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46. An electrical power meter for measuring the value of an electrical power parameter of an electrical power signal, the meter comprising:
means for calculating a first instantaneous power component as the product of an instantaneous voltage signal of the electrical power signal and an instantaneous current signal of the electrical power signal;
means for implementing a relative phase shift between the instantaneous voltage signal and the instantaneous current signal;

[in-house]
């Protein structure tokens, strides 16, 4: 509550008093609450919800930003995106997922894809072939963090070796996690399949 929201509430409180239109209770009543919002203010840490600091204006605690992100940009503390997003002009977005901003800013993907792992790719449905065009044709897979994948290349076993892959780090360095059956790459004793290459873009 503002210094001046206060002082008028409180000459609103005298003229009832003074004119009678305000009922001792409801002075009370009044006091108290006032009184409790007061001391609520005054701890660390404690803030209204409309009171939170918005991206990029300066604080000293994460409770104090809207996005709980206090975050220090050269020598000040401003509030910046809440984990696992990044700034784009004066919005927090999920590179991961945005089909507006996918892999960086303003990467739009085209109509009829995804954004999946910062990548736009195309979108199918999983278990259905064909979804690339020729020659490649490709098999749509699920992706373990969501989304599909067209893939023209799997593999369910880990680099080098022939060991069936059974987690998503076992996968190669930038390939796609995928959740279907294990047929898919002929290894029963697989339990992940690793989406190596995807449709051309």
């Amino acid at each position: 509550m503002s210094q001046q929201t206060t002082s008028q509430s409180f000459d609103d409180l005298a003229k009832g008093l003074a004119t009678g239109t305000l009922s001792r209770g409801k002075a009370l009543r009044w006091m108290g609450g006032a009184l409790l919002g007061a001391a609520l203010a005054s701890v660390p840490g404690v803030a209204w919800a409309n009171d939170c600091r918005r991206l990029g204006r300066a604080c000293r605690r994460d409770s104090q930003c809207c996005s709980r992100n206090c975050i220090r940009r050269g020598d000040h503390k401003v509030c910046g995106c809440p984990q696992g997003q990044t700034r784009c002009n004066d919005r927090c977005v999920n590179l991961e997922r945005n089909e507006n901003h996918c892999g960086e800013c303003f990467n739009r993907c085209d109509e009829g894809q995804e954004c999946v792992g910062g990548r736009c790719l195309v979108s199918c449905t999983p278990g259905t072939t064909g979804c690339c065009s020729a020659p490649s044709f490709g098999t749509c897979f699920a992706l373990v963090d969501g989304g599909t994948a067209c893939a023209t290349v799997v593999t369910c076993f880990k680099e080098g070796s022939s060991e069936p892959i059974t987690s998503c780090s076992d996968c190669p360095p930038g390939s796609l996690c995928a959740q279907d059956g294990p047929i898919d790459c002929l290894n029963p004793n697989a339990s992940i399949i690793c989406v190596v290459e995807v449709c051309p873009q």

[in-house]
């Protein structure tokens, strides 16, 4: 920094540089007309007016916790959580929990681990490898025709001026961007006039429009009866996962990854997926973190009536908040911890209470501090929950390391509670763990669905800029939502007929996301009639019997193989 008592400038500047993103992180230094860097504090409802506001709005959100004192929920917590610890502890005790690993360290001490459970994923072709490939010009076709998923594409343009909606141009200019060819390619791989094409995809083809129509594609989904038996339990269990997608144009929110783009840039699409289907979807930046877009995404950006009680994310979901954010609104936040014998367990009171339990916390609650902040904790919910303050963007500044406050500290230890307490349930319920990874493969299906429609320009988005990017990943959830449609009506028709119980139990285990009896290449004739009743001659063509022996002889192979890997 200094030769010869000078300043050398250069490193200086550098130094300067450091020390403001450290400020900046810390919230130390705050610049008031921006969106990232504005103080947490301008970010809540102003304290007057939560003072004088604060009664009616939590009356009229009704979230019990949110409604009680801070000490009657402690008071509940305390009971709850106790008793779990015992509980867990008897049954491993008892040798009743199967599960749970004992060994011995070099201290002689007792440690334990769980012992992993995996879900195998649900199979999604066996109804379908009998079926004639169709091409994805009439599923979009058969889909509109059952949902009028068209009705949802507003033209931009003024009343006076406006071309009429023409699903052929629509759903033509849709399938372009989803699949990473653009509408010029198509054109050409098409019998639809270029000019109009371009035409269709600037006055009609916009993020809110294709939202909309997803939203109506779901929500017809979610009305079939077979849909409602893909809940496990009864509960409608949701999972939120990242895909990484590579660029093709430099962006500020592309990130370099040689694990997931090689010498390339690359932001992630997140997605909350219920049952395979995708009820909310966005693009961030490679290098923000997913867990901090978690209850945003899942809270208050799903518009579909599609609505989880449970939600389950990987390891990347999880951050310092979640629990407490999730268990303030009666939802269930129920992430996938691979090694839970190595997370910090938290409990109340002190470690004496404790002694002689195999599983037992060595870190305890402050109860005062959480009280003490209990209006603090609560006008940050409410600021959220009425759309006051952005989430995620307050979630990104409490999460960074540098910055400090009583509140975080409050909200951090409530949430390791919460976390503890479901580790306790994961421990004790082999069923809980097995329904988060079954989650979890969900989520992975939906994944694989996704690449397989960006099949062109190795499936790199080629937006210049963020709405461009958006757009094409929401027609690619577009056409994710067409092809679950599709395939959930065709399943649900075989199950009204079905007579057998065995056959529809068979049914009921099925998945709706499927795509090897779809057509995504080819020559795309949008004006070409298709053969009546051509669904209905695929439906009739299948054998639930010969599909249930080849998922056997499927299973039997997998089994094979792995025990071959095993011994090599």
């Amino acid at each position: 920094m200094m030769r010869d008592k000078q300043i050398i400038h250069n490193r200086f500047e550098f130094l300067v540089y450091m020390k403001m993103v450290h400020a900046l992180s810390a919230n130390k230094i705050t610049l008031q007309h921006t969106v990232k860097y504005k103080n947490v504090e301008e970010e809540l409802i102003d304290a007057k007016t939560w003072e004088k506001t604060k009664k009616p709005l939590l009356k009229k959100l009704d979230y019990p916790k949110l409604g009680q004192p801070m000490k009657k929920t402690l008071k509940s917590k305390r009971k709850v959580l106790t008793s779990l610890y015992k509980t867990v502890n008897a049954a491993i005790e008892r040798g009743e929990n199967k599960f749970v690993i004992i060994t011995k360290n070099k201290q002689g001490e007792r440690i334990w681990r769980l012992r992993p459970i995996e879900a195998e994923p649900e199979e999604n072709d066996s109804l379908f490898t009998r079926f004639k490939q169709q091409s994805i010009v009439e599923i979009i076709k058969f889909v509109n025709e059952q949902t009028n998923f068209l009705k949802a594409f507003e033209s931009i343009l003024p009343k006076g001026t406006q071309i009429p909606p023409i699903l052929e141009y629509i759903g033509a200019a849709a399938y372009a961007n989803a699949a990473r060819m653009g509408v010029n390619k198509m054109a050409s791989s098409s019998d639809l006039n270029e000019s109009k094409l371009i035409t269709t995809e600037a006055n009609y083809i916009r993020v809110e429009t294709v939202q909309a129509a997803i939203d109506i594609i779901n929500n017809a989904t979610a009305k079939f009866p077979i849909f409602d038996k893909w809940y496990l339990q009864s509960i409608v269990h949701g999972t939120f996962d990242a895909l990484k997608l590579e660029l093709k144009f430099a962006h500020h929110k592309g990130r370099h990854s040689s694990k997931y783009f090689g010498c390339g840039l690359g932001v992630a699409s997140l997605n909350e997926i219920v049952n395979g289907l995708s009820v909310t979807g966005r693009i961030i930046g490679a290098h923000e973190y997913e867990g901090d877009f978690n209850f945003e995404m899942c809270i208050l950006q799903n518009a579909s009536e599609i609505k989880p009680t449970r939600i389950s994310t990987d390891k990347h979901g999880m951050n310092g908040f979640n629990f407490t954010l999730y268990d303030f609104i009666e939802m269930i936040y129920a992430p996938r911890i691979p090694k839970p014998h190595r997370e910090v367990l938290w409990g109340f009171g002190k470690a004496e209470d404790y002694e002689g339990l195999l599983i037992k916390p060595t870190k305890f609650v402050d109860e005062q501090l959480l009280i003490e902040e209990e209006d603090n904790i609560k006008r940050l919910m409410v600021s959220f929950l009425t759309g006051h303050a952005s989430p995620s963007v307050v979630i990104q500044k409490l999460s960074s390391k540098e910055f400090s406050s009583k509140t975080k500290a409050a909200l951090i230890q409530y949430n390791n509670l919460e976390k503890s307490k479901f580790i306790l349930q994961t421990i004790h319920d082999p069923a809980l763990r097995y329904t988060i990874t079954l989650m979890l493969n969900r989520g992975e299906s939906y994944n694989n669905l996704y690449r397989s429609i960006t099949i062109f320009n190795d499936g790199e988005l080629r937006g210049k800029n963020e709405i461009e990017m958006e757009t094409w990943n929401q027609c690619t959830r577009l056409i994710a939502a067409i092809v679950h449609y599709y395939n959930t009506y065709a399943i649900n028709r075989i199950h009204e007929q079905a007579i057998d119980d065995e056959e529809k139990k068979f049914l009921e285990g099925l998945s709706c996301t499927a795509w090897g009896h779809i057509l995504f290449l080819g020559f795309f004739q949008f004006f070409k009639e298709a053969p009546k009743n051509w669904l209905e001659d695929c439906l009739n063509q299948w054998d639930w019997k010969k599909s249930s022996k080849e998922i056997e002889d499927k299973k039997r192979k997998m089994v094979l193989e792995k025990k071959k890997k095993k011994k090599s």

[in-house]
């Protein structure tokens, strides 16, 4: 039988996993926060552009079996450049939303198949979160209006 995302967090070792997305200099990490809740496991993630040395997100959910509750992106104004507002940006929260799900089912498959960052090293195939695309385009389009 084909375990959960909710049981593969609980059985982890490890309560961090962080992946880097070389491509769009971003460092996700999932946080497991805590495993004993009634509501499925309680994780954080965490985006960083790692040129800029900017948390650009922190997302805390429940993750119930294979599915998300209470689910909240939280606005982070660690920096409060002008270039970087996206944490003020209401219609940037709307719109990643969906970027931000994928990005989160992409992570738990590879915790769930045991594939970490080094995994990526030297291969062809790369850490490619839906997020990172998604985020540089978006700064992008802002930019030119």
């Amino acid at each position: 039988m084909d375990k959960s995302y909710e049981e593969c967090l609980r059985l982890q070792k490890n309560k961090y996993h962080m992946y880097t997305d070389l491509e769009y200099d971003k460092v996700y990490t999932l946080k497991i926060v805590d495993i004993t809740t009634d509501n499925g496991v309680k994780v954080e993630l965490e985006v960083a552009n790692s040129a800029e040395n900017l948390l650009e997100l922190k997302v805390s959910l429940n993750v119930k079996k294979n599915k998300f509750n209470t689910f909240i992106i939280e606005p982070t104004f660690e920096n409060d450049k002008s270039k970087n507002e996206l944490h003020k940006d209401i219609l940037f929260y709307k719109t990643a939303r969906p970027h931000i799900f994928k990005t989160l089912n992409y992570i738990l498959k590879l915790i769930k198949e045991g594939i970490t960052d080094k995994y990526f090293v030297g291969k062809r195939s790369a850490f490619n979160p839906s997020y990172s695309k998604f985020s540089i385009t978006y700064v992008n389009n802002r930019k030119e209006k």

means for calculating a second instantaneous power component as the product of the relatively phase-shifted instantaneous voltage and instantaneous current signals;
means for RMS averaging each of the first and second power components to determine their respective magnitudes; and
means for using the calculated magnitudes determined by the RMS averaging means to determine the value of the electrical power parameter.
47. A power meter according to
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51. A power meter according to